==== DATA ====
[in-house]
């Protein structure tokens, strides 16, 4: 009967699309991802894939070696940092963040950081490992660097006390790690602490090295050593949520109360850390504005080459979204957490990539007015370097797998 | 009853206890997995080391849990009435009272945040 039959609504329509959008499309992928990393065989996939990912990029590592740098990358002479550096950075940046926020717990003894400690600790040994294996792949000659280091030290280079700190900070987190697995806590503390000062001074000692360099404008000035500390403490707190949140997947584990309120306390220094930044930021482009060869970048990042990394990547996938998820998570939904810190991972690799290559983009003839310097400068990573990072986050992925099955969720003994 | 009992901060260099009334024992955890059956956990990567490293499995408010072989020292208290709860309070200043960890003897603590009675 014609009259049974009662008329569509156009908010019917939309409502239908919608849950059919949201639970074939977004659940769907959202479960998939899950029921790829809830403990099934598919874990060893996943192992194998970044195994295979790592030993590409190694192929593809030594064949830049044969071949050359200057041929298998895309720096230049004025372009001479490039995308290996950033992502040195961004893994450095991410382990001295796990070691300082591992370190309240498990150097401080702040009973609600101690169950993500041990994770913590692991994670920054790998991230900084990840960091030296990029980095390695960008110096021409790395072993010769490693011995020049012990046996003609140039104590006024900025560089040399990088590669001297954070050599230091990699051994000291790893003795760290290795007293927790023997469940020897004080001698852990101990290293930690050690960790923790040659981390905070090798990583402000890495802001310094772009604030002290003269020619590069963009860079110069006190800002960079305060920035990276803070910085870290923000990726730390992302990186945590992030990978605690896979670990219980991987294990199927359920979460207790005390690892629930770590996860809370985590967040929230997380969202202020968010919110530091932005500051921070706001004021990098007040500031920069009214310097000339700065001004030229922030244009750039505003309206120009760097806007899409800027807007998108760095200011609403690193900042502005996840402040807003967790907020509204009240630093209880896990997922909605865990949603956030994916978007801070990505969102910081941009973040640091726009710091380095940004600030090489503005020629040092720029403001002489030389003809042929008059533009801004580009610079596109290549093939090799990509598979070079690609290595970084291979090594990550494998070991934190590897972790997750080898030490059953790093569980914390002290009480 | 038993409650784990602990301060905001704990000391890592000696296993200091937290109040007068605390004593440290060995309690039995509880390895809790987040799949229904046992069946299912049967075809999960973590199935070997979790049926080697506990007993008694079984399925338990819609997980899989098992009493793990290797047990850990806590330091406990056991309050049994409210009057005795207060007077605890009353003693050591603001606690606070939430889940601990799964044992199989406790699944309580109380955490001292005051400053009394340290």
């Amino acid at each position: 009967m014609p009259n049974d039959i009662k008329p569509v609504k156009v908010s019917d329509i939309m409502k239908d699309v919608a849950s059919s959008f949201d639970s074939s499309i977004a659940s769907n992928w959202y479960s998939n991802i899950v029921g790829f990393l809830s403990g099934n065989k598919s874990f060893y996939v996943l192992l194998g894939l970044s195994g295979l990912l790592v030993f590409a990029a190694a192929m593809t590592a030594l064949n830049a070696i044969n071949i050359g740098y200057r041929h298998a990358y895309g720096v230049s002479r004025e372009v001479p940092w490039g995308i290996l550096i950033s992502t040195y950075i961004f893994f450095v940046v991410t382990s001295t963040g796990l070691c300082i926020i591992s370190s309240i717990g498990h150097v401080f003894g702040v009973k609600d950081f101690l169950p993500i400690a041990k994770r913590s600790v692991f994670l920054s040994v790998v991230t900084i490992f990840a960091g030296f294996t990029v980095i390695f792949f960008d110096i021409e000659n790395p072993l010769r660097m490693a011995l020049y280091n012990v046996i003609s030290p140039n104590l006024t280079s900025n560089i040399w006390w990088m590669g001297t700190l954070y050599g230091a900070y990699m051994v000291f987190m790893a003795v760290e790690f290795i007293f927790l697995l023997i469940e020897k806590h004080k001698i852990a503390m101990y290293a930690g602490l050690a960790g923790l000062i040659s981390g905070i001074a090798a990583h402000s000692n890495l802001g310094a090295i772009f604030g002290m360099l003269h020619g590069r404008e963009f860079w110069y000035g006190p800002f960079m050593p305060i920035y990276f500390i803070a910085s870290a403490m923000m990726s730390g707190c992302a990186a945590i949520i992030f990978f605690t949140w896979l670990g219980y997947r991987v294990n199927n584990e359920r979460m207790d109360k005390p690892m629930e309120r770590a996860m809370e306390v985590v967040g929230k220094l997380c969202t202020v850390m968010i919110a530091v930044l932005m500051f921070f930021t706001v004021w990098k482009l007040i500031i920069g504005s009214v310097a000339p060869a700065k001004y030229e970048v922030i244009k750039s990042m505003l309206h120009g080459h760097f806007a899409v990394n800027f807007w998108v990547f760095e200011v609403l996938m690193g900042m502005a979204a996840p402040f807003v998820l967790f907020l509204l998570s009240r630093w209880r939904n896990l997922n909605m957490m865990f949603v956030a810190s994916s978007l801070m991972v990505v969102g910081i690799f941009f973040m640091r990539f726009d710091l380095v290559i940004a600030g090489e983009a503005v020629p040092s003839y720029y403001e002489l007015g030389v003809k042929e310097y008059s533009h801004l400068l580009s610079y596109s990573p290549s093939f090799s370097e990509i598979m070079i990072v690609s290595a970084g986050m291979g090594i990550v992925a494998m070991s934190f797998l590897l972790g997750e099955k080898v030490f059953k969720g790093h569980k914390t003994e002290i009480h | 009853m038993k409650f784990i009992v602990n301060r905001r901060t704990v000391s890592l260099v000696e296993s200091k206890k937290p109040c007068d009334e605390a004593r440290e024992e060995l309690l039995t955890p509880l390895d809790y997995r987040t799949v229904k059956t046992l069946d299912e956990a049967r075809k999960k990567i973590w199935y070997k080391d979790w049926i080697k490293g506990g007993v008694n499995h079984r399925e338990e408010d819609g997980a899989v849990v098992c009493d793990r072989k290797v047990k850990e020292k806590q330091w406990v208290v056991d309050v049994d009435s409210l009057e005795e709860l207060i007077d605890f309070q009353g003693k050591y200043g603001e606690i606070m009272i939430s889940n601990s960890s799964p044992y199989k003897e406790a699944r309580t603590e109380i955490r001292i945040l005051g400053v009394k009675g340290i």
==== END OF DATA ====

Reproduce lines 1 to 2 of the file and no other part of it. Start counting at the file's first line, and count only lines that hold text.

[in-house]
């Protein structure tokens, strides 16, 4: 009967699309991802894939070696940092963040950081490992660097006390790690602490090295050593949520109360850390504005080459979204957490990539007015370097797998 | 009853206890997995080391849990009435009272945040 039959609504329509959008499309992928990393065989996939990912990029590592740098990358002479550096950075940046926020717990003894400690600790040994294996792949000659280091030290280079700190900070987190697995806590503390000062001074000692360099404008000035500390403490707190949140997947584990309120306390220094930044930021482009060869970048990042990394990547996938998820998570939904810190991972690799290559983009003839310097400068990573990072986050992925099955969720003994 | 009992901060260099009334024992955890059956956990990567490293499995408010072989020292208290709860309070200043960890003897603590009675 014609009259049974009662008329569509156009908010019917939309409502239908919608849950059919949201639970074939977004659940769907959202479960998939899950029921790829809830403990099934598919874990060893996943192992194998970044195994295979790592030993590409190694192929593809030594064949830049044969071949050359200057041929298998895309720096230049004025372009001479490039995308290996950033992502040195961004893994450095991410382990001295796990070691300082591992370190309240498990150097401080702040009973609600101690169950993500041990994770913590692991994670920054790998991230900084990840960091030296990029980095390695960008110096021409790395072993010769490693011995020049012990046996003609140039104590006024900025560089040399990088590669001297954070050599230091990699051994000291790893003795760290290795007293927790023997469940020897004080001698852990101990290293930690050690960790923790040659981390905070090798990583402000890495802001310094772009604030002290003269020619590069963009860079110069006190800002960079305060920035990276803070910085870290923000990726730390992302990186945590992030990978605690896979670990219980991987294990199927359920979460207790005390690892629930770590996860809370985590967040929230997380969202202020968010919110530091932005500051921070706001004021990098007040500031920069009214310097000339700065001004030229922030244009750039505003309206120009760097806007899409800027807007998108760095200011609403690193900042502005996840402040807003967790907020509204009240630093209880896990997922909605865990949603956030994916978007801070990505969102910081941009973040640091726009710091380095940004600030090489503005020629040092720029403001002489030389003809042929008059533009801004580009610079596109290549093939090799990509598979070079690609290595970084291979090594990550494998070991934190590897972790997750080898030490059953790093569980914390002290009480 | 038993409650784990602990301060905001704990000391890592000696296993200091937290109040007068605390004593440290060995309690039995509880390895809790987040799949229904046992069946299912049967075809999960973590199935070997979790049926080697506990007993008694079984399925338990819609997980899989098992009493793990290797047990850990806590330091406990056991309050049994409210009057005795207060007077605890009353003693050591603001606690606070939430889940601990799964044992199989406790699944309580109380955490001292005051400053009394340290």